Manciple’s Tale, The


Manciple’s Tale, The
   by Geoffrey Chaucer
(ca. 1396)
   Chaucer’s Manciple’s Tale is the last fictional text in THE CANTERBURY TALES, in most manuscripts coming immediately before the Parson’s sermon on the Seven Deadly Sins that ends the collection.A BEAST FABLE like The NUN’S PRIEST’S TALE, the Manciple’s has neither the charm nor the joy in linguistic play apparent in that tale of Chaunticleer and the fox. But it does raise significant questions, particularly about the use of language. Though it uses a widespread folklore motif of the “tell-tale bird,” the immediate source of Chaucer’s tale may have been the very popular book of the SEVEN SAGES OF ROME, a text Chaucer mentions in the prologue to The WIFE OF BATH’S TALE. But Chaucer also knew a version of the story told in GOWER’s CONFESSIO AMANTIS, and probably the original version in Ovid’s Metamorphoses as well.
   The Manciple’s Tale is the story of Phoebus (Apollo), described in the tale as a great archer who killed the serpent Pithoun, and as the greatest singer and musician on earth.He owns a beautiful white crow with a magnificent singing voice and the ability to speak. He also has a beautiful new wife. The jealous Phoebus keeps his wife under close scrutiny, but the narrator of the tale comments that anyone who thinks he can guard a woman will find himself mistaken. The wife takes a lover, despite Phoebus’s watchful eye, and it is the crow that tells him of his wife’s betrayal. In rage, Phoebus kills his wife. Then, in grief-stricken repentance, he breaks his musical instruments as well as his bow. Then he turns on the crow, cursing it so that it loses its beautiful song as well as its ability to speak, and its feathers turn to black. The tale ends with the moral, “Kepe wel thy tonge, and thenk upon the crowe” (Benson 1987, 286, l. 362). Critics have not always thought highly of The Manciple’s Tale, though more recent scholars have seen a good deal of irony in the tale—for example, in the 54 lines that recommend verbal restraint. Others, considering more specifically the Manciple narrator (a Manciple was a low-level official that purchased provisions for a college), have suggested the story reflects a servant’s dilemma of how to speak the truth without getting into trouble. But others have seen the tale, coming as it does near the end of the Canterbury Tales, as revisiting the theme of proper and improper uses of language, and the “sentence and solaas” (instructiveness and entertainment) that were initially proposed as criteria for judging the tales.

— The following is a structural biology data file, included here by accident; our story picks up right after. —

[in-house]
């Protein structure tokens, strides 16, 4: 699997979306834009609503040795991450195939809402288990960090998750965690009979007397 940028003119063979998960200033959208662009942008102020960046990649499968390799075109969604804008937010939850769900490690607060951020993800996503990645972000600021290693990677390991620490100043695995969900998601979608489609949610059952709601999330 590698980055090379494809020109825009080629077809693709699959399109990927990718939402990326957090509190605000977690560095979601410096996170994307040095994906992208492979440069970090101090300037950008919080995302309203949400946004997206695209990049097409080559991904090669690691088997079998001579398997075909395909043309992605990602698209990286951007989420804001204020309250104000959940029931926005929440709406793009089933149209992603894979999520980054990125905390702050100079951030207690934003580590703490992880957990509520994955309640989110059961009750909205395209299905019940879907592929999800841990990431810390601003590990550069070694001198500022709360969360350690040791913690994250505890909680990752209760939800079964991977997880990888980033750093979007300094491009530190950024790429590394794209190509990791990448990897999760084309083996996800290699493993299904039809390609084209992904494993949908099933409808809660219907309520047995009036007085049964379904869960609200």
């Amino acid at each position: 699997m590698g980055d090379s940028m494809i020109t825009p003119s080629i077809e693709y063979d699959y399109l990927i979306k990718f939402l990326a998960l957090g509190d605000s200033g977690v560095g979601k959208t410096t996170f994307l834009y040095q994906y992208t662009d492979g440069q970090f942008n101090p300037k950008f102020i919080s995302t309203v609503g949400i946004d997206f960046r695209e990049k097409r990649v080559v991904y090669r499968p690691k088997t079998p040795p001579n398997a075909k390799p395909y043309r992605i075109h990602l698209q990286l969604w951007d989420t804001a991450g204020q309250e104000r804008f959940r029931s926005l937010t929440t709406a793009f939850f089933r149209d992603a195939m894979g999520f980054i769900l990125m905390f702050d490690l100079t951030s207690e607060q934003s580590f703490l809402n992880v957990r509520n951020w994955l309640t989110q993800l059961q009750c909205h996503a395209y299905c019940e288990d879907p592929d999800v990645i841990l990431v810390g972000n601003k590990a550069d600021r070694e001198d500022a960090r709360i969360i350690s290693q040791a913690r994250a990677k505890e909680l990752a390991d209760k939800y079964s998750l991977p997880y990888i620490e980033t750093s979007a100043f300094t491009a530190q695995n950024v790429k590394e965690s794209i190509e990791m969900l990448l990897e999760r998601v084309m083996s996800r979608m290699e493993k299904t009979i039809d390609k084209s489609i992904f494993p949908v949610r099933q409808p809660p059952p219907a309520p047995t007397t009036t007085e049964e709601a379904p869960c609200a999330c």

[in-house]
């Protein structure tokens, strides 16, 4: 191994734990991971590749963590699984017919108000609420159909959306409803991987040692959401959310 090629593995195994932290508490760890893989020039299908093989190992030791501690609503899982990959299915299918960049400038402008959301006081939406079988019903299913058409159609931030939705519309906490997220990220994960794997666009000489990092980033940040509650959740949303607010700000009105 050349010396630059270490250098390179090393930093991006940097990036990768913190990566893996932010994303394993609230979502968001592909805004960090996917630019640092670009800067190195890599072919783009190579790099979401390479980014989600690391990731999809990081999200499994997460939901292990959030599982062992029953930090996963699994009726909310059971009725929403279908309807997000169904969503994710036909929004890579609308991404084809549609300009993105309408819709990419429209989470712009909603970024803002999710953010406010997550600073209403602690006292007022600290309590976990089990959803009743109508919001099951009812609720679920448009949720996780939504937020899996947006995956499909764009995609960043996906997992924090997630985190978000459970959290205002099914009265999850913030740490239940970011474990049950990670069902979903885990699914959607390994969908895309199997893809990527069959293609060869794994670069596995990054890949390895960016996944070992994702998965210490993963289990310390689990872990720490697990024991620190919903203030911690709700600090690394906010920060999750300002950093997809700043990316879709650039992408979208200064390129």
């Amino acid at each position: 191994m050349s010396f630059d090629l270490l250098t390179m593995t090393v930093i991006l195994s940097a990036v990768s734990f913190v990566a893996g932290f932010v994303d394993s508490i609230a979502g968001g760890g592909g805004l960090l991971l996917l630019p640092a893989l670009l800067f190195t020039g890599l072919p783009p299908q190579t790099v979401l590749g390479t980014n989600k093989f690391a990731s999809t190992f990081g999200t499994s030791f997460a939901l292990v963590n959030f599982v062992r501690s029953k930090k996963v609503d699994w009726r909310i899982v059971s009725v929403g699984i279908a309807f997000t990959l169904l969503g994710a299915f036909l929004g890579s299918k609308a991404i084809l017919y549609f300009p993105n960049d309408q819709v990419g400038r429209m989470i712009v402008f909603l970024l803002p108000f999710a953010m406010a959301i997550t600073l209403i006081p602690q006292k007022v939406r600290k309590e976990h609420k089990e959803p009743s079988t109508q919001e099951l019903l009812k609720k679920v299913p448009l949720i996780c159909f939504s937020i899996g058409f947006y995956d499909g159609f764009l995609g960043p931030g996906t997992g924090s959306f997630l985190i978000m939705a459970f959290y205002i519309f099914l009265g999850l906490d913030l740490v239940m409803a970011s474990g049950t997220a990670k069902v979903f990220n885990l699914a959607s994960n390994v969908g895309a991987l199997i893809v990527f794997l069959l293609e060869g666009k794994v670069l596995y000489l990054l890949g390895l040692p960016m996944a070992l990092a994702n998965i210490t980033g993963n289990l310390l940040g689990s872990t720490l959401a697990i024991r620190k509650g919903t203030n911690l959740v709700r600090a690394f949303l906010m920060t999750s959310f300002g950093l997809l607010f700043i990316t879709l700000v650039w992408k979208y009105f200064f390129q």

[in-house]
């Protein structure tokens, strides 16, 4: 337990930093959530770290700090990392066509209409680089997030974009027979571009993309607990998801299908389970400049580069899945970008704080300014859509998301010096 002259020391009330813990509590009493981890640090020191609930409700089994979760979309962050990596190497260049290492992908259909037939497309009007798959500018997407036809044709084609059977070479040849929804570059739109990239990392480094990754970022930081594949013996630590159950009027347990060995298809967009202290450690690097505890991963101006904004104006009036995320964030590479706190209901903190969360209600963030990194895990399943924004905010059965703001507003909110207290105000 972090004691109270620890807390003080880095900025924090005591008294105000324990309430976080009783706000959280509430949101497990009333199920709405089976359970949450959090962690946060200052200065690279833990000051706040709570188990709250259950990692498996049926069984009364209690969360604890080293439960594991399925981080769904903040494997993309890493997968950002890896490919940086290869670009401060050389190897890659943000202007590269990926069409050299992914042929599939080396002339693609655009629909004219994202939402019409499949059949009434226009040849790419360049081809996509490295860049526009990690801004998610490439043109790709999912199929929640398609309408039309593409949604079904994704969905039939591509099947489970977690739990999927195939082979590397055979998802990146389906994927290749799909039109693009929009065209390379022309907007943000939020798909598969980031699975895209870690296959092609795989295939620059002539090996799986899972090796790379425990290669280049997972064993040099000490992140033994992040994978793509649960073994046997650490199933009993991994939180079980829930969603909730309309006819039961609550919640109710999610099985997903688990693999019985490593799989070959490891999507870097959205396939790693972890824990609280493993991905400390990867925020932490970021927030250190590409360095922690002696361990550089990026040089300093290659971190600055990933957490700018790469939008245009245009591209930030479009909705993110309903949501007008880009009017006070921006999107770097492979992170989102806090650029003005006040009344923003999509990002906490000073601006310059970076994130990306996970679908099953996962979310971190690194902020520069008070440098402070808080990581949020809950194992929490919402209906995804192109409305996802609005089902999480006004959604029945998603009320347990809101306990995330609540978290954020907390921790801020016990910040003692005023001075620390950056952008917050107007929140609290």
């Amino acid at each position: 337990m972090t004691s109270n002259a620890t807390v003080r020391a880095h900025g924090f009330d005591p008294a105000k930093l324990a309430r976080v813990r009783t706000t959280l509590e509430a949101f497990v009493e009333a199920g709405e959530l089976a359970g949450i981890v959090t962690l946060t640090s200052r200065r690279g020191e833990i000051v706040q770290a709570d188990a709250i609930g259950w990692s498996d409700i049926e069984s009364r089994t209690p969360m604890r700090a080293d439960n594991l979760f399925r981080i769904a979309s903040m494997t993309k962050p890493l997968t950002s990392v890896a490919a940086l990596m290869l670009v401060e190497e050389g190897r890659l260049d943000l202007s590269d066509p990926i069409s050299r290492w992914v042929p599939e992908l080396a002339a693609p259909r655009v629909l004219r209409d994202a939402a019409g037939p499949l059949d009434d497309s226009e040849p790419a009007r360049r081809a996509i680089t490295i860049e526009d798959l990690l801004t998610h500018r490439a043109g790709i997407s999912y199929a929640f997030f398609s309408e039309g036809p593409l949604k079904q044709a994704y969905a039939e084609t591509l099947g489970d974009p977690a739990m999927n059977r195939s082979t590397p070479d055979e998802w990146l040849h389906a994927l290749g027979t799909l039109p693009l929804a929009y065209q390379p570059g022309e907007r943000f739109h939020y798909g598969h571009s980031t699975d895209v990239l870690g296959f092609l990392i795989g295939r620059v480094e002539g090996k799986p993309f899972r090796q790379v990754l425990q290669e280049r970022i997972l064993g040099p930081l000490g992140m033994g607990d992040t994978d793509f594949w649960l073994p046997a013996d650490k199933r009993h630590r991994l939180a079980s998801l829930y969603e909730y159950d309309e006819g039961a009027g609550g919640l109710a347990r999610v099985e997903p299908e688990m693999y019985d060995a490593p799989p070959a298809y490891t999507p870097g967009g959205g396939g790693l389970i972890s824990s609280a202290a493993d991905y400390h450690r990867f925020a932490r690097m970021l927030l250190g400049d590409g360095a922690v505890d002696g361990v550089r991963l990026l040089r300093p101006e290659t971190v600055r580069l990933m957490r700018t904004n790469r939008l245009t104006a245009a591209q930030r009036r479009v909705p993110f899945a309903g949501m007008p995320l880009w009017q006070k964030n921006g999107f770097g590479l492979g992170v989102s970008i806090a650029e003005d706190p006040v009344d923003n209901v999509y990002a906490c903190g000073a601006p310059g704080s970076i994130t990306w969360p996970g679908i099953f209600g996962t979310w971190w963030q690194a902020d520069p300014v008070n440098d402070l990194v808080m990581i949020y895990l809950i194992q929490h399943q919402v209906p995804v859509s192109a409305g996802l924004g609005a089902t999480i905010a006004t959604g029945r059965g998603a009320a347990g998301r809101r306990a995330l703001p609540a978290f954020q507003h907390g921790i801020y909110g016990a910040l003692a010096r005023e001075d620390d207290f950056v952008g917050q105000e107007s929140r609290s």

Bibliography
   ■ Benson, Larry, et al. The Riverside Chaucer. 3rd ed. Boston: Houghton Mifflin, 1987.
   ■ Ginsberg,Warren. “Chaucer’s Canterbury Poetics: Irony, Allegory, and the Prologue to The Manciple’s Tale,” Studies in the Age of Chaucer 18 (1996): 55–89.
   ■ Grudin,Michaela Paasche.“Chaucer’s Manciple’s Tale and the Poetics of Guile,” Chaucer Review 25 (1991): 329–342.
   ■ Storm, Mel. “Speech, Circumspection, and Orthodontics in The Manciple’s Prologue and Tale and the Wife of Bath’s Portrait,” Studies in Philology 96 (1999): 109–126.

Encyclopedia of medieval literature. 2013.

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